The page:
August 22, 2014.
So. Breitenbush Tr > Bear Pt. Tr > summit and back| 7.4 mi. | 3000′ ele. gain | 6 hr.
Since March, I’d stuck to my goal of leading one hike per month for the Mazamas. It was a tricky endeavor to coordinate hikes from Corvallis and appeal to hikers from the Portland Metro area. Often I’d end up just taking a few local friends and picking up people from somewhere between the two cities. Today I’d pick up just one hiker at the meeting location in Salem.
Official Mazama hikes require three parties, but I wasn’t going to turn this lady away and I was damn sure going to take a hike today. So, off we went.
Our hike began around 9:30 and we ambled up the lovely South Breitenbush Trail. We took a pretty casual pace and enjoyed the cool forest scenery. It took about an hour to reach the turnoff for Bear Point, which was marked by a cairn and a sign balanced on top of the rocks.
From here the character of the trail changed abruptly. We climbed up steeply, stopping often to rest. It was a bit much for my hiking companion, but we had all day so we took our time.
I enjoyed the interesting shrubbery, berries and fall leaves. One bush in particular caught my attention. It looked like a rhody, but it had clusters of yellow micro-flowers and peach-colored berries. The bush grew prolifically near treeline and seemed to be in its prime.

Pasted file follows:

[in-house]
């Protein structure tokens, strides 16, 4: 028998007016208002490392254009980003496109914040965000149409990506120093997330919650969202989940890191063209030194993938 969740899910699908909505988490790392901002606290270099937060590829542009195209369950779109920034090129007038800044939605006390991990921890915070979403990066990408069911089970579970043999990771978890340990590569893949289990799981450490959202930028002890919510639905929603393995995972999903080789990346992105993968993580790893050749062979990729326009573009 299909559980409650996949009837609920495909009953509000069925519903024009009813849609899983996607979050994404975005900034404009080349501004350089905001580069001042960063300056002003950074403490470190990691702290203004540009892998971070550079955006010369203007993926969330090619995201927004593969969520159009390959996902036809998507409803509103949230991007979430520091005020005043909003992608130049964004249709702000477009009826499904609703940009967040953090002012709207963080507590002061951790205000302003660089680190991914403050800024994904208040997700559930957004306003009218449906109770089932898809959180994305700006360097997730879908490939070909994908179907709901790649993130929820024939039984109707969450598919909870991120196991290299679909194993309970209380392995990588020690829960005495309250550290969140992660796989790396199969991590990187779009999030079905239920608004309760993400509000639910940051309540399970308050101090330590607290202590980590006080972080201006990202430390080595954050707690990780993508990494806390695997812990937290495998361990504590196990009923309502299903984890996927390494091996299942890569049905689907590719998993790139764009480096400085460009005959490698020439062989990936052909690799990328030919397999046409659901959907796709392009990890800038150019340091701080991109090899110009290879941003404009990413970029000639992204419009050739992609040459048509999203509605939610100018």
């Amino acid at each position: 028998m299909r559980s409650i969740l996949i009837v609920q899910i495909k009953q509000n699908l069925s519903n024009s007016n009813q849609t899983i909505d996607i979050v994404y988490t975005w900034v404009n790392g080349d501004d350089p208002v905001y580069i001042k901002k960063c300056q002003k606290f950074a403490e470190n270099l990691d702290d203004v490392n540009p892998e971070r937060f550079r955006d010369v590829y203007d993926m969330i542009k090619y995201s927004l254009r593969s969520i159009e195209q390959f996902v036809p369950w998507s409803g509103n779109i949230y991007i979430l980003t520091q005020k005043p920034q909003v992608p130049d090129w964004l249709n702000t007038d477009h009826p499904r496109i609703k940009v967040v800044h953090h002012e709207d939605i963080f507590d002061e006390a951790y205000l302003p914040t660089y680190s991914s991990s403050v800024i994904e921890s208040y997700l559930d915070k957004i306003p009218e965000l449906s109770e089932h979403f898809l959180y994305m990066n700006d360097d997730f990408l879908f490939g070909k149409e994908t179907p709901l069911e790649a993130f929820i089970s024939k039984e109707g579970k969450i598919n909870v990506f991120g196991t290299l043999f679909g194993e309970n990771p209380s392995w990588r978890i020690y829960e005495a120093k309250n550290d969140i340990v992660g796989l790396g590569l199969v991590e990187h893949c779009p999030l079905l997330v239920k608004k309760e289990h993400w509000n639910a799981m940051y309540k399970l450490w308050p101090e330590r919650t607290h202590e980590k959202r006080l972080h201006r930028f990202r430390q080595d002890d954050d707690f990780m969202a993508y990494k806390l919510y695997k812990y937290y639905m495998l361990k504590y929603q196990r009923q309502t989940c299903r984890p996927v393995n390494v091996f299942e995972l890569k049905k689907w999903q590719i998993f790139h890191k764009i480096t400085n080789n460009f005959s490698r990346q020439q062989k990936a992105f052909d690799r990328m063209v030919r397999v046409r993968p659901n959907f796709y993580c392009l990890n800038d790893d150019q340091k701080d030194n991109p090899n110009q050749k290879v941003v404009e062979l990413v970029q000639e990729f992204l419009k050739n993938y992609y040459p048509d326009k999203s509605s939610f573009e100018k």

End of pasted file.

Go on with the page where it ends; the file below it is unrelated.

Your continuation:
Stalks of dead beargrass poked up between the unusual bushes. I also noticed some weird spiky things that appeared to be growing on salal plants. A parasitic invader? An alien life form? It was a day that I wished I’d had a botanist on my team.
Most importantly though, the huckleberries were in season. The bushes were simply loaded with the dark purple, juicy fruit. We stopped many times to pick handfuls of berries and stuff our faces with them.
At the summit we relaxed and imagined what Mt. Jefferson would look like from there. The clouds were in the way of our view. Still, we could see pretty alpine lakes, forested hillsides and mountainous cliffs. It was clear why this was formerly used as a forest lookout site.
It was quiet; we hadn’t seen a soul all day. Eerily quiet. This was, after all, the Mt. Jefferson Wilderness. A place with trails and campsites so popular you need to pay for advanced permits. A place where parking lots are packed to the brim with cars. And yet here, no one. On a beautiful summer day. Incredulous.
The hike down was slow and peaceful, as if we wanted to extract as much time out of this day as we could. I’m glad that someone showed up to my hike, even if we didn’t reach critical mass. We both had an enjoyable day and got to see a very special place in the wilderness.